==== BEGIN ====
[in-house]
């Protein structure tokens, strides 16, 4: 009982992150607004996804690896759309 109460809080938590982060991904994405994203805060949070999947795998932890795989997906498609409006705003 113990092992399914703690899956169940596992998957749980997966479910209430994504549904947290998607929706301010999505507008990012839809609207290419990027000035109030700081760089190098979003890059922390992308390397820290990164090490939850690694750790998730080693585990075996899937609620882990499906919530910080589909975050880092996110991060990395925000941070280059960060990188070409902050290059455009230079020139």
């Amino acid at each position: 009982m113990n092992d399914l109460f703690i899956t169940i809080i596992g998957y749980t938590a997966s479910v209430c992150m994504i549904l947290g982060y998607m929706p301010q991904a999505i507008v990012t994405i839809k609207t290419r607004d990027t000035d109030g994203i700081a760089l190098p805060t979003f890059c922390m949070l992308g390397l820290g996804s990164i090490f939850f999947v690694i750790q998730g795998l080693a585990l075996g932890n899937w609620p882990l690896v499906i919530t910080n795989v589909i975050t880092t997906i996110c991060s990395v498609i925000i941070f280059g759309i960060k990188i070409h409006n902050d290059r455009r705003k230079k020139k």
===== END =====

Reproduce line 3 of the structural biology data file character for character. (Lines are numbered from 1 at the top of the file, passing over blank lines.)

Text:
């Amino acid at each position: 009982m113990n092992d399914l109460f703690i899956t169940i809080i596992g998957y749980t938590a997966s479910v209430c992150m994504i549904l947290g982060y998607m929706p301010q991904a999505i507008v990012t994405i839809k609207t290419r607004d990027t000035d109030g994203i700081a760089l190098p805060t979003f890059c922390m949070l992308g390397l820290g996804s990164i090490f939850f999947v690694i750790q998730g795998l080693a585990l075996g932890n899937w609620p882990l690896v499906i919530t910080n795989v589909i975050t880092t997906i996110c991060s990395v498609i925000i941070f280059g759309i960060k990188i070409h409006n902050d290059r455009r705003k230079k020139k």